Your e-mail list is the single most important asset you have for online fundraising. It’s more important than your social media presence, and it’s even more important than your website. If you want to know more about why e-mail is the killer app for online fundraising, read our recent article The Most Important Thing to Understand About Online Fundraising.
Simply put, your e-mail list is the single biggest asset you have when trying to raise money, find volunteers, or spread the word about your organization online.
How Do You Grow Your Non-Profit’s E-Mail List?
Ok, so now that you know why building an e-mail list is the most important thing you can be doing online, how do you actually go about growing your list? Here’s a simple three-step plan for building your list… whether you are starting from scratch or trying to grow the list you have already built:
#1: Make Your E-Mail List the Centerpiece of Your Website
The first step to growing your list is to make your e-mail newsletter the centerpiece of your website. Everything you do on your non-profit’s website (apart from those portions that are focused on client services) should be focused on getting people to sign-up for your e-mail list.
You should have an e-mail sign-up form on every page of your site. You should also offer people an incentive to sign-up for your newsletter… something like a free e-book or special report, or access to a free webinar or video, or some other compelling reason for them to sign-up. Tell them that when they sign-up, they will not only receive the special item via e-mail, but they will also be subscribed to your monthly newsletter and will receive updates on your work.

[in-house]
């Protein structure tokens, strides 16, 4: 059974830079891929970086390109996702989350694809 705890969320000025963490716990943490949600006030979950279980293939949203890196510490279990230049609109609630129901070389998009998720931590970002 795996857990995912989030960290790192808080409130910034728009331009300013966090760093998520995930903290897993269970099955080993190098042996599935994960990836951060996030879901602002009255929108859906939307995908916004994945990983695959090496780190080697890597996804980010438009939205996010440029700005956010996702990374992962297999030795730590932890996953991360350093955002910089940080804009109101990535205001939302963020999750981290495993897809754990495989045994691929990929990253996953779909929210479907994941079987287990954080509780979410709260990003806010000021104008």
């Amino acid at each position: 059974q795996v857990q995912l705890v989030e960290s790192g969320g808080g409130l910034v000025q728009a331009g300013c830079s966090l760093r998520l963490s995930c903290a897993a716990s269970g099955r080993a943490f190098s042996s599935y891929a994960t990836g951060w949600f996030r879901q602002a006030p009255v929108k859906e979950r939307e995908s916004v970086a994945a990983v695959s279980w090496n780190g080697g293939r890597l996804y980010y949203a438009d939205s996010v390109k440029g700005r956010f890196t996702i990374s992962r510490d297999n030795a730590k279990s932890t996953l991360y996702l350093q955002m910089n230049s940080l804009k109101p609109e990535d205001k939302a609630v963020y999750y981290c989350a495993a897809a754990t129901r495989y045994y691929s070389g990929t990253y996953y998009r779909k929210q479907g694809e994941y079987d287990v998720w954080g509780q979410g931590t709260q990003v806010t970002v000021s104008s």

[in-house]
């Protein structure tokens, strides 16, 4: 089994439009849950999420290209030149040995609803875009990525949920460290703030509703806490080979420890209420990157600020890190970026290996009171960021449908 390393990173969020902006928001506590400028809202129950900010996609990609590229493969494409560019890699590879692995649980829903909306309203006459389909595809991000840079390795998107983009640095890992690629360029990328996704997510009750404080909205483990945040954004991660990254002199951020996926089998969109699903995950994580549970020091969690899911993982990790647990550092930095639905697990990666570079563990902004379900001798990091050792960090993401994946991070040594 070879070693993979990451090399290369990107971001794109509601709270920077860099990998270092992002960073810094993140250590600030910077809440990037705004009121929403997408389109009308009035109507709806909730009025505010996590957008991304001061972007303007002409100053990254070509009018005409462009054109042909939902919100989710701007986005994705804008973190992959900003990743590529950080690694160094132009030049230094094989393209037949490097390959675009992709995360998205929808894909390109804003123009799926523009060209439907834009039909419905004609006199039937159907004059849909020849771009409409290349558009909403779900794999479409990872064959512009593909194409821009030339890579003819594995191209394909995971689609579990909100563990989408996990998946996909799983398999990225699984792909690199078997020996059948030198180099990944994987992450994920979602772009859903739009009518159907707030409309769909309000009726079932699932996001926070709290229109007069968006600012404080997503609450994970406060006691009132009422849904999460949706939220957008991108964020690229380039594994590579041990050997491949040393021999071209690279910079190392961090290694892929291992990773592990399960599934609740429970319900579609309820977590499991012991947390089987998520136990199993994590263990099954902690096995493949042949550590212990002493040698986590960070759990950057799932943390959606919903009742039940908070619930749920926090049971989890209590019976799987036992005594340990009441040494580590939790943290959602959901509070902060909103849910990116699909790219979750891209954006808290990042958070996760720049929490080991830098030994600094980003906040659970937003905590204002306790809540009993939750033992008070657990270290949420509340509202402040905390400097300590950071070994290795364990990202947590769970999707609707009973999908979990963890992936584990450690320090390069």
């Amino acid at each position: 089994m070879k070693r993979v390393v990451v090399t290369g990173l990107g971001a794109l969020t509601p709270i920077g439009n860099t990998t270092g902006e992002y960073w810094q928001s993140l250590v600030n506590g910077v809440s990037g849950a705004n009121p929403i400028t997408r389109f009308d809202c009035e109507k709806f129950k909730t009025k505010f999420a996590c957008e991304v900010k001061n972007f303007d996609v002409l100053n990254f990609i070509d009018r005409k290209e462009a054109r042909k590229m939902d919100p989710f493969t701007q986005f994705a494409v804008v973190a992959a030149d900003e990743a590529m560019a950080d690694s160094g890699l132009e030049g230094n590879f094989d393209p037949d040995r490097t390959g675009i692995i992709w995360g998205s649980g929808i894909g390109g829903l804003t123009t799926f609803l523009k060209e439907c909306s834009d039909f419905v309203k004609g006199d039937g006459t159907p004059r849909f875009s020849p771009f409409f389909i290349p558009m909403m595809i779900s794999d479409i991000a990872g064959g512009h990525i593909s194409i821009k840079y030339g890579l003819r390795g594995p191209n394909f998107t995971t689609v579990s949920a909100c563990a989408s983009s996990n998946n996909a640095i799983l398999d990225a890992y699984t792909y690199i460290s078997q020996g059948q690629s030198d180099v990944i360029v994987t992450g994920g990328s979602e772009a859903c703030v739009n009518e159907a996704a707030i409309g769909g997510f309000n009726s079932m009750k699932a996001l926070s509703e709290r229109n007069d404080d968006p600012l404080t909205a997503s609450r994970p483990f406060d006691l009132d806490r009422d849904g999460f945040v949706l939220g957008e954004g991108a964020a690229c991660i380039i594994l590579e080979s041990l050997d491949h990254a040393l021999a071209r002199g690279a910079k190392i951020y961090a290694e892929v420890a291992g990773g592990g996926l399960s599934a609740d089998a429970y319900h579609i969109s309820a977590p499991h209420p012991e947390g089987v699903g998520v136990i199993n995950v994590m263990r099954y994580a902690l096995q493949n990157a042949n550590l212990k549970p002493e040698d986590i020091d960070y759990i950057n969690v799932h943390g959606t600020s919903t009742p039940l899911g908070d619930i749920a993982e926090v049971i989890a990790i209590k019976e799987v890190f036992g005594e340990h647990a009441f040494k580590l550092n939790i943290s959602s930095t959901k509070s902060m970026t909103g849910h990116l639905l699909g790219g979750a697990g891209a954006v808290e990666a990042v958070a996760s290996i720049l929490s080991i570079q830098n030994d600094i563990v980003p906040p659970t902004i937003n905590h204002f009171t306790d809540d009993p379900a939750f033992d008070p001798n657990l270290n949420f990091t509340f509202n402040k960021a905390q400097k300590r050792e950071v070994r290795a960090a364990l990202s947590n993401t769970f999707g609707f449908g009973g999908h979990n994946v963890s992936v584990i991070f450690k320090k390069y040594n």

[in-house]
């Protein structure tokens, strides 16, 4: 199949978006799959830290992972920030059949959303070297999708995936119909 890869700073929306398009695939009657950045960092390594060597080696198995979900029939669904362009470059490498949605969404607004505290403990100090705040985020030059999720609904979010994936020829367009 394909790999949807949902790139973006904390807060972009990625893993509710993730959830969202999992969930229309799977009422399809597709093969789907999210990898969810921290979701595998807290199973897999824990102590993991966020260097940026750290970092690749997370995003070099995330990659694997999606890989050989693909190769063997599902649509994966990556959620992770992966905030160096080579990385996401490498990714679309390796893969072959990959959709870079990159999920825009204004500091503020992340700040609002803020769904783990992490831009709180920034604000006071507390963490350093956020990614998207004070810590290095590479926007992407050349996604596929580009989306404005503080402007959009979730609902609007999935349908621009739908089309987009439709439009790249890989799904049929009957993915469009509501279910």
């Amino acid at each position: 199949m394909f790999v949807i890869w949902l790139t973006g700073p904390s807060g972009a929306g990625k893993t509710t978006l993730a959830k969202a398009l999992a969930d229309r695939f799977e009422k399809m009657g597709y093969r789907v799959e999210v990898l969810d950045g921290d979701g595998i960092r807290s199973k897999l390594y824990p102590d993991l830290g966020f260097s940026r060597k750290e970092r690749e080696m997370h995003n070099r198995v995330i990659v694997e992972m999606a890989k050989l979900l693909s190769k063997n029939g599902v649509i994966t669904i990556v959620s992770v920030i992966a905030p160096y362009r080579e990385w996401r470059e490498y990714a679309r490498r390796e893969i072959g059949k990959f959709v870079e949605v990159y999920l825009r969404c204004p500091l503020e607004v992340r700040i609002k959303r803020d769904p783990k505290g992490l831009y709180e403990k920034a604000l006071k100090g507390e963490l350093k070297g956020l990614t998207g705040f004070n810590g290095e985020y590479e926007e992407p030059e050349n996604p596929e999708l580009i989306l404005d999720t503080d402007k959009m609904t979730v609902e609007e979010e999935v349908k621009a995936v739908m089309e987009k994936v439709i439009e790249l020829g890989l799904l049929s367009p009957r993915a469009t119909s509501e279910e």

My general rule of thumb is this: when your board members visit your website, they should be slightly concerned about just how much you are pushing the newsletter. Yes, you should be looking for donations and talking about your programs, etc. on your website. But if at least one board member does not comment that it seems like you’re pushing the e-mail newsletter too hard, then you probably aren’t pushing it hard enough.
#2: Turn Your Subscribers into Evangelists
The second step to growing your e-mail list is to turn your e-mail subscribers into evangelists for your non-profit and for your newsletter. Primarily, this means two things:
First, while not everything you send out in your newsletter needs to be knock-your-socks-off amazing content, every once in a while, you should be sending out something that makes people stand up and take notice. This means sending out something that people want to share on social media, and that they want to forward to their friends, family, and coworkers. So, be sure you are occasionally sending out articles, statistics, videos, or infographics that are share-worthy.